* Treatment of minority shareholders: Thai companies, averaging 43 out of 100 points, have a greater opportunity to improve the treatment of minority shareholders. Only 5 percent of these companies provide enough information to enable minority shareholders to cast informed votes, for example. Although all of the companies we surveyed permit proxy voting by shareholders, only one-third supply enough information for them to give informed instructions to their proxies. In 90 percent of Thai companies, minority shareholders have no way of influencing the composition of the board (for instance, through cumulative voting (2) or a board seat dedicated to their interests) and depend entirely on the goodwill of controlling shareholders.
* Transparency and disclosure: Thai companies, scoring an average of just 35 out of 100 points, perform worst on reporting practices. Although most of the companies have separate audit units and disclose operating risks, few report the remuneration of directors or their shareholdings. Only one-third of listed companies use means other than annual reports (such as quarterly reports and World Wide Web sites) to communicate with investors, while just 10 percent hold analyst briefings or press conferences. These shortcomings are disproportionately harmful to minority shareholders, since the controlling ones can get information from managers and directors.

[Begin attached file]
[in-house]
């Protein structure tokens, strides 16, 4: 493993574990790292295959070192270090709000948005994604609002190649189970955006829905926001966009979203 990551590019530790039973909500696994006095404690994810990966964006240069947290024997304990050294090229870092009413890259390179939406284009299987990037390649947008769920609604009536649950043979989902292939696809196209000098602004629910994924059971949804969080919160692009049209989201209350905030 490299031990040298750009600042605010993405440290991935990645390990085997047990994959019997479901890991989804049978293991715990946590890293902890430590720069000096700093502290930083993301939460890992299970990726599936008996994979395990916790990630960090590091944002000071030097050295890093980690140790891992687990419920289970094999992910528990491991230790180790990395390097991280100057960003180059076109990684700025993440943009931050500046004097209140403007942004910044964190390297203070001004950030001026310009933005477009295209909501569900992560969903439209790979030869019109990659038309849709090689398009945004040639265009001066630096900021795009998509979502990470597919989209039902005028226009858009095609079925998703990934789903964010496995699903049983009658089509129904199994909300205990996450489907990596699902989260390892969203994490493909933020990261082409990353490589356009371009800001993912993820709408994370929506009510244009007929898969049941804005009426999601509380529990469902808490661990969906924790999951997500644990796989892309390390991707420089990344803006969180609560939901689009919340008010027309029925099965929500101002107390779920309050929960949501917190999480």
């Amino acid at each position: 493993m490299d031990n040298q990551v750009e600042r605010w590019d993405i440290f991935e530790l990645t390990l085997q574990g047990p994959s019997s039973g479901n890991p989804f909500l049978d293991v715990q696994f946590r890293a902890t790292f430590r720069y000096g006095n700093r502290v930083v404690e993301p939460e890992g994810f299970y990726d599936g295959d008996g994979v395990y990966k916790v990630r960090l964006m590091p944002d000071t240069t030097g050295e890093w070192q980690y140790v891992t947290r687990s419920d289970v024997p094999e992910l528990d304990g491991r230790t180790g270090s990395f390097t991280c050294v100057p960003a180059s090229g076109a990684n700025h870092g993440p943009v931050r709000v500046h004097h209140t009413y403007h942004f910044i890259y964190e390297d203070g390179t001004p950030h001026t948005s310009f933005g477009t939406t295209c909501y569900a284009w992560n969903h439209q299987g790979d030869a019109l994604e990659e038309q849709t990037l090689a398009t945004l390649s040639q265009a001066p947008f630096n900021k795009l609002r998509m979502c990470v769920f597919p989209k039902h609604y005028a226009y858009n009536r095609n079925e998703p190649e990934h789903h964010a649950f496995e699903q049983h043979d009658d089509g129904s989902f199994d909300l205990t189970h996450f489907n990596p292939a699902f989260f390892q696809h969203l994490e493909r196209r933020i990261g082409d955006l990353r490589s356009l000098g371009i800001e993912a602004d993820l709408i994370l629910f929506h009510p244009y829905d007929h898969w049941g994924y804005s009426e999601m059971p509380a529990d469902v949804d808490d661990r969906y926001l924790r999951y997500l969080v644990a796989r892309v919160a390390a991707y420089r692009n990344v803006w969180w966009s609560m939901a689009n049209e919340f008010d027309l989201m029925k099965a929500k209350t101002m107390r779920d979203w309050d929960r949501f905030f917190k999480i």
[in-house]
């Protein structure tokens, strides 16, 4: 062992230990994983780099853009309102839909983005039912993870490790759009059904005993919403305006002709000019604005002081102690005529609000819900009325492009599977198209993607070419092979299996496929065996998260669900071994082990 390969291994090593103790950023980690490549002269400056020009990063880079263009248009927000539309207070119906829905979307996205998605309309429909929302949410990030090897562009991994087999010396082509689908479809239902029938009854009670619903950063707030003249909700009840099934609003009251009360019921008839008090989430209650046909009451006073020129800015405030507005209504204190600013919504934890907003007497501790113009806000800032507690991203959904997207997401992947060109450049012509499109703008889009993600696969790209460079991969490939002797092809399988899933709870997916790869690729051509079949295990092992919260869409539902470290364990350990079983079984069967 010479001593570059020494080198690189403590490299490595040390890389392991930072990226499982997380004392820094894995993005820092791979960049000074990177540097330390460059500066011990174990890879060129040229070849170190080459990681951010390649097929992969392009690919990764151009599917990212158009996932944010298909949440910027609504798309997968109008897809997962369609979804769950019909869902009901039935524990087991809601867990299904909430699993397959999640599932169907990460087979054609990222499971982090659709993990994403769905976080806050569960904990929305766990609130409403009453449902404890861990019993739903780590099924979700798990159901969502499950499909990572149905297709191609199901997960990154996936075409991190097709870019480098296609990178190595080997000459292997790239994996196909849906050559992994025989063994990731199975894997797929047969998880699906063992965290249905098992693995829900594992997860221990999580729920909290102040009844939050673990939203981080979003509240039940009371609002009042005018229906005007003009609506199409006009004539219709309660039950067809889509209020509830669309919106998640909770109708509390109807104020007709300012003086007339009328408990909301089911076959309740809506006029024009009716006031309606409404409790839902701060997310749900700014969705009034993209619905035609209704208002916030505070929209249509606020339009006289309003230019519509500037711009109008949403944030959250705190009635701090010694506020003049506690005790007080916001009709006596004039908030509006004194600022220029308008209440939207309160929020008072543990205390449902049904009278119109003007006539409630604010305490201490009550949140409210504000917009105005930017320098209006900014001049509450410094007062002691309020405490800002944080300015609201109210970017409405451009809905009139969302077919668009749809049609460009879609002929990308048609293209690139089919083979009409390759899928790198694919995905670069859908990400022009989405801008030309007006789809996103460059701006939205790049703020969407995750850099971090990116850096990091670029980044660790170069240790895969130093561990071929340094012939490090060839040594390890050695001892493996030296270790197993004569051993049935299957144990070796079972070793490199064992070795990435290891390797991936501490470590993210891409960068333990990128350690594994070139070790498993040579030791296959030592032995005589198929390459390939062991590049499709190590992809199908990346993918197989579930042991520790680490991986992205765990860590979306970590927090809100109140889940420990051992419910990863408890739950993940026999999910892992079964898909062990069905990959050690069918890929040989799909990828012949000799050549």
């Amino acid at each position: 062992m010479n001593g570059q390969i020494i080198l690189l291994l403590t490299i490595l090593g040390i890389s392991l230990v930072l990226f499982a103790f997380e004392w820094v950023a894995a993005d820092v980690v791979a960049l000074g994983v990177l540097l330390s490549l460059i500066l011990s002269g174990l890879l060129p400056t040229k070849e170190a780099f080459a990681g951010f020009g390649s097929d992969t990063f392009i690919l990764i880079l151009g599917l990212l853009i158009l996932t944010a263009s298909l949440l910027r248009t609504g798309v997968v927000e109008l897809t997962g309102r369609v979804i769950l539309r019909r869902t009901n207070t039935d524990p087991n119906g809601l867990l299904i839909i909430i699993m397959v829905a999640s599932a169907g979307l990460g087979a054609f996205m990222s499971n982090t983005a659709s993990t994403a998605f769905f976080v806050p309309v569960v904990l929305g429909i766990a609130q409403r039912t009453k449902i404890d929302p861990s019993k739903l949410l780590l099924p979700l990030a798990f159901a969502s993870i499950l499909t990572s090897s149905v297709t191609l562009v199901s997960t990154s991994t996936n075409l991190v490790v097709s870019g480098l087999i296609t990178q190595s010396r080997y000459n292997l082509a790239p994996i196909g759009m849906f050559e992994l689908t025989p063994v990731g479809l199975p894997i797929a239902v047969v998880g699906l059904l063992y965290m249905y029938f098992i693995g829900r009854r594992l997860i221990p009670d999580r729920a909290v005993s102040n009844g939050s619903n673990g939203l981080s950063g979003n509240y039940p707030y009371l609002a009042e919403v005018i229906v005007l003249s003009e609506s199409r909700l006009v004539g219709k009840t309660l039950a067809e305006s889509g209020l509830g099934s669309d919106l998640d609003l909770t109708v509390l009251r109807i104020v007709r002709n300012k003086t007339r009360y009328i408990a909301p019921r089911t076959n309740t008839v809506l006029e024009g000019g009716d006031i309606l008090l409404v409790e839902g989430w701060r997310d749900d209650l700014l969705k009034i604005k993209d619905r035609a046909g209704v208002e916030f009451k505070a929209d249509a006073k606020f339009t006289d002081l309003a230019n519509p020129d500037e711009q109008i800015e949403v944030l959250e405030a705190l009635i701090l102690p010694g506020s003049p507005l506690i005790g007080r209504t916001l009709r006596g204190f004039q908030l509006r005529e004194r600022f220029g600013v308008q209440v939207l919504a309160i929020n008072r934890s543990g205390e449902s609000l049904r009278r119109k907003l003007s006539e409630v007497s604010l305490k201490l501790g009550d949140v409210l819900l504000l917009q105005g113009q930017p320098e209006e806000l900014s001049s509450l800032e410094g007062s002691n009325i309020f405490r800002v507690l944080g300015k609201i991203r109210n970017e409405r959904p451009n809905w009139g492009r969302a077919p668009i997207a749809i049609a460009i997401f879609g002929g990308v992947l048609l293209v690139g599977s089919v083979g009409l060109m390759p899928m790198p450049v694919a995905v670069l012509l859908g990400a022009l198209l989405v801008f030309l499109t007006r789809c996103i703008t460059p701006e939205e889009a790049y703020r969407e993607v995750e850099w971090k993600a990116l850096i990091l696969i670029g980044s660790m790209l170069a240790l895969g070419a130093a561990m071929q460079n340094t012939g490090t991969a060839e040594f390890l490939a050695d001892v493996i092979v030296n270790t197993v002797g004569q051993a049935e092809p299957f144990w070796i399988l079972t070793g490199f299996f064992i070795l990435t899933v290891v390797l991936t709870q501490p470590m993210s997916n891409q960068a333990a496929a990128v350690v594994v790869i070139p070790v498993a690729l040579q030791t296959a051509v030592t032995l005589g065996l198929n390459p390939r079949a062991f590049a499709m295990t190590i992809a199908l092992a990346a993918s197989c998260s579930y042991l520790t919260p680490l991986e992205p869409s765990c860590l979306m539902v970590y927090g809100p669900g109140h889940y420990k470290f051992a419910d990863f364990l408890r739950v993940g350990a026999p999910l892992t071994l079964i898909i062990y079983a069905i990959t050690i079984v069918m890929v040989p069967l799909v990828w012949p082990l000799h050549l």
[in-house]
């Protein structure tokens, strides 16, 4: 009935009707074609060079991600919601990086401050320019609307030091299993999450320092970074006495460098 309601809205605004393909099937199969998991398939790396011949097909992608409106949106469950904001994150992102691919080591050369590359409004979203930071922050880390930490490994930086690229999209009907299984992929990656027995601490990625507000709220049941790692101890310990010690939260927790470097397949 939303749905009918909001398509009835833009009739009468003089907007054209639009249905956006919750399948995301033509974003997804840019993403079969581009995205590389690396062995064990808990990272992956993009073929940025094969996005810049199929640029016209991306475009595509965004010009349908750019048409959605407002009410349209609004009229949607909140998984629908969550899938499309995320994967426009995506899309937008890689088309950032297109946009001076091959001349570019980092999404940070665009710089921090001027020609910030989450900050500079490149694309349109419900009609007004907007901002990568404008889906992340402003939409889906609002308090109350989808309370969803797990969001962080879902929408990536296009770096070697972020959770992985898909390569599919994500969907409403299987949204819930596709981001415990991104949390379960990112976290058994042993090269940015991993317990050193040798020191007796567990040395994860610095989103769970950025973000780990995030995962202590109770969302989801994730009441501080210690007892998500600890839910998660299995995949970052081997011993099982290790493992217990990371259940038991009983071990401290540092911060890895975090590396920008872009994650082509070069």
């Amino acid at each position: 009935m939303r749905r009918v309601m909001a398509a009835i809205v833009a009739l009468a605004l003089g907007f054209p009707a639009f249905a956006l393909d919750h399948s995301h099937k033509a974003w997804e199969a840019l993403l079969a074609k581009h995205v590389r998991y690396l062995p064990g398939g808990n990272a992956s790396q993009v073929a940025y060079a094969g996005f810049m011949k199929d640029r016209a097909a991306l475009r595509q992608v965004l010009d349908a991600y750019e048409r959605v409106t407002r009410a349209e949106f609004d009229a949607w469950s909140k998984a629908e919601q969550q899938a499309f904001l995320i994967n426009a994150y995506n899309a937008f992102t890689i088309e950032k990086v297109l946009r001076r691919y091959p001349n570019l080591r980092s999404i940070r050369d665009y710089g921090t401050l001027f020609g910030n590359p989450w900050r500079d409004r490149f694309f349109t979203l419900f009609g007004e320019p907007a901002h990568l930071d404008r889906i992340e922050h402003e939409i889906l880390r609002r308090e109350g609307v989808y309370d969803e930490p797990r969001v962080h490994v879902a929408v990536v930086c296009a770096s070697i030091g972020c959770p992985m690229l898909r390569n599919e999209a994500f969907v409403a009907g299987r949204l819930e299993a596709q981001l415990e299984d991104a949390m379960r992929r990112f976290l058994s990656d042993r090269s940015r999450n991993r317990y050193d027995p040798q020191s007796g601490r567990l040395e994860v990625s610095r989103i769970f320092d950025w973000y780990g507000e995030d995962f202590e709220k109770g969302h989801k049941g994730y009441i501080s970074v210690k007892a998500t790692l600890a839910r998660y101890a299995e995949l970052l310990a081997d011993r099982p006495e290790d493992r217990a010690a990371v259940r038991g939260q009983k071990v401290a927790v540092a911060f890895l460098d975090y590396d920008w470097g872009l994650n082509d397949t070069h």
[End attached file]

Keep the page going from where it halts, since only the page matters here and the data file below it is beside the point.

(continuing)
The Thai government has taken significant steps to improve corporate governance in the country. However, government and regulatory authorities could further raise corporate-governance standards in several ways--for example, by setting tougher requirements for the disclosure of the remuneration and shareholdings of directors, by giving shareholders the right to approve the compensation of management and the directors, and by providing for better notification of annual meetings and proxy-voting procedures. If the rights of minority shareholders are to be strengthened, it will also be essential to implement new procedures, such as cumulative voting.